Brown-headed nuthatch

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Brown-headed nuthatch
Brown-headed Nuthatch-27527-4c.jpg
Scientific classification edit
Kingdom: Animalia
Phylum: Chordata
Class: Aves
Order: Passeriformes
Family: Sittidae
Genus: Sitta
S. pusilla
Binomial name
Sitta pusilla
Latham, 1790

S. p. caniceps
S. p. pusilla
S. p. insularis

Brown-headed Nuthatch-rangemap.png
Range of S. pusilla
At Ash, North Carolina

The brown-headed nuthatch (Sitta pusilla) is a small songbird found in pine forests throughout the Southeastern United States. Genetic analyses indicated low differentiation between northern and southern populations in Florida. A population on the Bahamas showed moderate to high differentiation compared with Florida populations.[2] The Bahama nuthatch was and still is considered a subspecies (S. p. insularis) by several authorities including the IOC, but the IUCN and BirdLife International have reclassified it as its own separate species.[3] The bird, like other nuthatches, possesses a sharp black nail-like beak, which it uses to pound open seeds. It is a frequent visitor to feeding stations and is highly fond of sunflower seeds and suet cakes.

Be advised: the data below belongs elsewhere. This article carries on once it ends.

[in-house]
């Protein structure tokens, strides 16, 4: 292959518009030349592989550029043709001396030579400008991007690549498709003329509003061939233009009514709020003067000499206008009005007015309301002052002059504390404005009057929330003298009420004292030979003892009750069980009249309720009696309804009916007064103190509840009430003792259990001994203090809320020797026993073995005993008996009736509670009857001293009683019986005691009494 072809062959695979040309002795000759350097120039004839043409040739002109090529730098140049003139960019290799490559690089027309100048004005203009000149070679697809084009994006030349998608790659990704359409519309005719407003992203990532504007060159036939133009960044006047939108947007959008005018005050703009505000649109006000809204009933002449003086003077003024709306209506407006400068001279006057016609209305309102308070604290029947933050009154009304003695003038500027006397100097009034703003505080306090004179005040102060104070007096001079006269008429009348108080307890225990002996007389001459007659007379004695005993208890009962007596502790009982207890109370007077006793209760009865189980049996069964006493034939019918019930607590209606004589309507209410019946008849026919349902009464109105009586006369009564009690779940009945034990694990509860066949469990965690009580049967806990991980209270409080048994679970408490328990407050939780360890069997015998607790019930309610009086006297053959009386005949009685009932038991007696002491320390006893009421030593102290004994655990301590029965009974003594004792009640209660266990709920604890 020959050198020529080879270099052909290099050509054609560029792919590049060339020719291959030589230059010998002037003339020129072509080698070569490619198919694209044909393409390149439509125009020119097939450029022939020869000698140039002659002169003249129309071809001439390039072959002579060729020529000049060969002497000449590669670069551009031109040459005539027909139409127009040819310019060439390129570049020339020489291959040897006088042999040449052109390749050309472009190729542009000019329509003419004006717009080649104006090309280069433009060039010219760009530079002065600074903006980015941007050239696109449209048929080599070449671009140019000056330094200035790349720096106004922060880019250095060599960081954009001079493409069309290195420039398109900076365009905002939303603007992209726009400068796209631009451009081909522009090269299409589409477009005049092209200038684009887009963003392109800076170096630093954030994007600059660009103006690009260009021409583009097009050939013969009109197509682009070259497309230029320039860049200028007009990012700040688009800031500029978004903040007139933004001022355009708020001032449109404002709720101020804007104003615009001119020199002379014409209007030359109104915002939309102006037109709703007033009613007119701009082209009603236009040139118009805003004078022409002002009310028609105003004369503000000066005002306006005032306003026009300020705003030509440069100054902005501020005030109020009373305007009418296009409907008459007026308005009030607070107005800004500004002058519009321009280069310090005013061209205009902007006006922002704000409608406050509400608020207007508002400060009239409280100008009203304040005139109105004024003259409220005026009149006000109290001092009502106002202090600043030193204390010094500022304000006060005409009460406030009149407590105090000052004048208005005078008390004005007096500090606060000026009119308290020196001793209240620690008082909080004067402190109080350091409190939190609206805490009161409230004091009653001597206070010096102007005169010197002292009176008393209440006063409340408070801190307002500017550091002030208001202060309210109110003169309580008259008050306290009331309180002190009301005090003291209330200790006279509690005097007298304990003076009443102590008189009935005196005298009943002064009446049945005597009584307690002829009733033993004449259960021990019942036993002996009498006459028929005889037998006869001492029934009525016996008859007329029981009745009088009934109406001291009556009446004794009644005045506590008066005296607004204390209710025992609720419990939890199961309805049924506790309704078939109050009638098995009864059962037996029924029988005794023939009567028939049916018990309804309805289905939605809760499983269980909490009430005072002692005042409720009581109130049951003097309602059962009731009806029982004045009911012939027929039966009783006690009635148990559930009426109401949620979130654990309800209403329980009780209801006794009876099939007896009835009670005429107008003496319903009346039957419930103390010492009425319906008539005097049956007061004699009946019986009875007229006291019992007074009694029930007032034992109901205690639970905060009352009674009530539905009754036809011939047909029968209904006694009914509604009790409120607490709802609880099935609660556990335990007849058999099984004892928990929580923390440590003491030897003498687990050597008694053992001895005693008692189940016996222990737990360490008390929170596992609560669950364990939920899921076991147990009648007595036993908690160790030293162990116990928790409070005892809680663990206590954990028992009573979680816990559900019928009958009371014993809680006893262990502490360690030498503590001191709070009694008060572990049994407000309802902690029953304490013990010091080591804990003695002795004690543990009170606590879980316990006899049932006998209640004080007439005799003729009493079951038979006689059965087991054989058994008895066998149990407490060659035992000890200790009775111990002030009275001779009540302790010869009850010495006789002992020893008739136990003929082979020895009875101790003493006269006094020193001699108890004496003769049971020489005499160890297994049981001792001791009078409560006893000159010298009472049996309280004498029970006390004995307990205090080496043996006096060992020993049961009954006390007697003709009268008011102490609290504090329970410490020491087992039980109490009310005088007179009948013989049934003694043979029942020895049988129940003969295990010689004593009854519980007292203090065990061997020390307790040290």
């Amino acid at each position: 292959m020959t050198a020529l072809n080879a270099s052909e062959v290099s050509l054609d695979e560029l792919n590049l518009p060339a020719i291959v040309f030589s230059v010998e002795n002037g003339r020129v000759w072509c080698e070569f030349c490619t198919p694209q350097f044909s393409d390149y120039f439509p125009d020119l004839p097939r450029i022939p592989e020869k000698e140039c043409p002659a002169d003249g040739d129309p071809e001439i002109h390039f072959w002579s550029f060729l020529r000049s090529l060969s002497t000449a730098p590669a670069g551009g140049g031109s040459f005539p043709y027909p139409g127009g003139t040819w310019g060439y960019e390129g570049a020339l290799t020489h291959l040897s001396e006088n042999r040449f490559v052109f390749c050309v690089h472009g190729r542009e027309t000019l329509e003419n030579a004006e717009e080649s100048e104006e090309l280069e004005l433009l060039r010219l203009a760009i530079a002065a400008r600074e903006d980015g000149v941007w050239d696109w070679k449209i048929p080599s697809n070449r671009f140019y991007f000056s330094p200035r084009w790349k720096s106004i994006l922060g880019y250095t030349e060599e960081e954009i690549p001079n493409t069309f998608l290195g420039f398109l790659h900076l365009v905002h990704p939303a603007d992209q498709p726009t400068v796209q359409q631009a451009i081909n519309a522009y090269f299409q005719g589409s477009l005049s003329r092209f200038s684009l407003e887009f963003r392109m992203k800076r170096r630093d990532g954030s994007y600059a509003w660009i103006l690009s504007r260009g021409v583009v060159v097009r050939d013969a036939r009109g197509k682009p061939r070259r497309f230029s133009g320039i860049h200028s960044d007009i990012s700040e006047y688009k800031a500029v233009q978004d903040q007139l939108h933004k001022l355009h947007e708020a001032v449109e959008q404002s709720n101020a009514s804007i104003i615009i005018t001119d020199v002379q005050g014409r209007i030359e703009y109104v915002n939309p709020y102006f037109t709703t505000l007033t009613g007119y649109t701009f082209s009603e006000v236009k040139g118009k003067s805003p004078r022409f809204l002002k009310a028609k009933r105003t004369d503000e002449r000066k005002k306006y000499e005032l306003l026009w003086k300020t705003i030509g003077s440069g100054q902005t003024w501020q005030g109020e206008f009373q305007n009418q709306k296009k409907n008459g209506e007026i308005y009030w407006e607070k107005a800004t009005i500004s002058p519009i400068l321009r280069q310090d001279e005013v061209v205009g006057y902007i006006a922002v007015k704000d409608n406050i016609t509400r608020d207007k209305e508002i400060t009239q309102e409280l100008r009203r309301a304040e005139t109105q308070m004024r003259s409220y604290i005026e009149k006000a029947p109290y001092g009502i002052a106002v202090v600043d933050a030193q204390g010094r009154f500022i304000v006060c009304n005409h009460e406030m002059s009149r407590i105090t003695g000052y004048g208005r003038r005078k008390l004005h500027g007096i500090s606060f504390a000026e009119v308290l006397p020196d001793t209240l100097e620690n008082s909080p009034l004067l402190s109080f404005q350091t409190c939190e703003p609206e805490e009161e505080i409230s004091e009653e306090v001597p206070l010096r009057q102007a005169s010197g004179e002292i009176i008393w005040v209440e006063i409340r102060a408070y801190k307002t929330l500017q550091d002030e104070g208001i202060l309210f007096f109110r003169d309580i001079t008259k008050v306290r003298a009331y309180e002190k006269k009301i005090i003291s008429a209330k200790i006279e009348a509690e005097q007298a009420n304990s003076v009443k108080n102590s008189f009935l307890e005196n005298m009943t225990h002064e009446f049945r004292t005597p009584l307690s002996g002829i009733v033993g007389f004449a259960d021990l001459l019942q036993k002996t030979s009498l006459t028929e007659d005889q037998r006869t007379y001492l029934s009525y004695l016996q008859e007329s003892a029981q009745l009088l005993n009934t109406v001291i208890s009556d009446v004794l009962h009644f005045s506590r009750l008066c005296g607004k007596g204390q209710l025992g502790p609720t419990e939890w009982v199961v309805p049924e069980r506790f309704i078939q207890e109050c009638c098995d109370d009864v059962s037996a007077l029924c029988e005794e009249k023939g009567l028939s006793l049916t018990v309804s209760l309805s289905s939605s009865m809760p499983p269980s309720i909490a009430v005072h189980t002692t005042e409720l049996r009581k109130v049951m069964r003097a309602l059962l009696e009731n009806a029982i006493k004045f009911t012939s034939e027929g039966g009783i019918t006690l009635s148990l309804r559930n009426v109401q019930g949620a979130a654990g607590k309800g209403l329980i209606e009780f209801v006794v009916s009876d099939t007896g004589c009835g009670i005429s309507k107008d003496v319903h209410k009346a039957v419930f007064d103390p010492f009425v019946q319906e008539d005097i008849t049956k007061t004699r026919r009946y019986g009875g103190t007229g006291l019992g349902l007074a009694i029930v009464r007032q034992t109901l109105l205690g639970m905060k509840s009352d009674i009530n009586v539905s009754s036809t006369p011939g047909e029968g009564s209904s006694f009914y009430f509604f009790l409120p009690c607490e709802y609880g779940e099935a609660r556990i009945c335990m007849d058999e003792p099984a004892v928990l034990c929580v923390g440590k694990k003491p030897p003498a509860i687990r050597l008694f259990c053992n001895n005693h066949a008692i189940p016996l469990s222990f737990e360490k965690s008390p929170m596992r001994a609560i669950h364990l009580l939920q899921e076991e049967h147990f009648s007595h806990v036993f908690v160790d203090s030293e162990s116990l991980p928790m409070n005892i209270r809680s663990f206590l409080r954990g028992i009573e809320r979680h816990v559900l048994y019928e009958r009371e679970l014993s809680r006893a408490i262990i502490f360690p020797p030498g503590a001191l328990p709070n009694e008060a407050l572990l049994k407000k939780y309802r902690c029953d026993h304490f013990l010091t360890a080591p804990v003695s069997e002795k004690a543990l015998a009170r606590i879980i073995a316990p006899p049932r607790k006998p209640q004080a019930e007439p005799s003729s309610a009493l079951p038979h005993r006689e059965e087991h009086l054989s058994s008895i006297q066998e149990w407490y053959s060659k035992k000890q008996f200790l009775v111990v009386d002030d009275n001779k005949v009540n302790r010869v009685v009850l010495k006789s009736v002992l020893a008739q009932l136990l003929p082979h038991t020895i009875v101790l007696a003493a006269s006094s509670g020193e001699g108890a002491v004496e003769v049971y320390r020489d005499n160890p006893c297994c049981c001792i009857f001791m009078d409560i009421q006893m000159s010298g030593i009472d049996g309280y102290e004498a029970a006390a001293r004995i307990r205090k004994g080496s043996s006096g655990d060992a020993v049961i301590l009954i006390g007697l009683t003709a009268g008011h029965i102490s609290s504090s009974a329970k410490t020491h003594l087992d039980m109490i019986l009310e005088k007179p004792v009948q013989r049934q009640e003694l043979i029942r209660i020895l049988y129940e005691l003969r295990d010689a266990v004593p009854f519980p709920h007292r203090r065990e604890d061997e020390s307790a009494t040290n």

Bold and inquisitive, this bird is readily approachable by humans. The bird is frequently observed using a small chip of bark held in its beak as a tool to dig for insects.

Despite the other species' common name, the brown-headed nuthatch is about the same size as the pygmy nuthatch and the two species are the world's smallest nuthatches. In the brown-headed nuthatch, the total length is 9–11 cm (3.5–4.3 in), wingspan is 16–18 cm (6.3–7.1 in) and body mass is 10–12 g (0.35–0.42 oz).[4][5] This species sports a brown cap with narrow black eyeline and buff white cheeks, chin, and belly. Its wings are bluish-gray in color. A small white spot is found at the nape of the neck. The bird's call is a sharp whee-hyah sounding very similar to a "rubber duck" toy and particularly is loud for a bird its size. They also make softer "pit pit pit" calls while in flight as well as other squeaking noises. If heard or seen well, this species is virtually unmistakable in the wild, since it overlaps only with the very differently marked and larger red-breasted and white-breasted nuthatches.[6]


  1. ^ BirdLife International (2012). "Sitta pusilla". IUCN Red List of Threatened Species. Version 2013.2. International Union for Conservation of Nature. Retrieved 26 November 2013.
  2. ^ Han, Kin-Lan; Kimball, Rebecca T.; Cox, James A. (2019). "Testing hypotheses driving genetic structure in the cooperatively breeding Brown-headed Nuthatch Sitta pusilla". Ibis. 161 (2): 387–400. doi:10.1111/ibi.12642. ISSN 1474-919X.
  3. ^ Hayes, William K.; Robert X. Barry; Zeko McKenzie; Patricia Barry (2004). "Grand Bahama's Brown-headed Nuthatch: A Distinct and Endangered Species" (PDF). Bahamas Journal of Science. 12 (1): 21–28.
  4. ^ [1]
  5. ^ "Archived copy". Archived from the original on 2012-05-01. Retrieved 2012-04-02.CS1 maint: archived copy as title (link)
  6. ^ [2]

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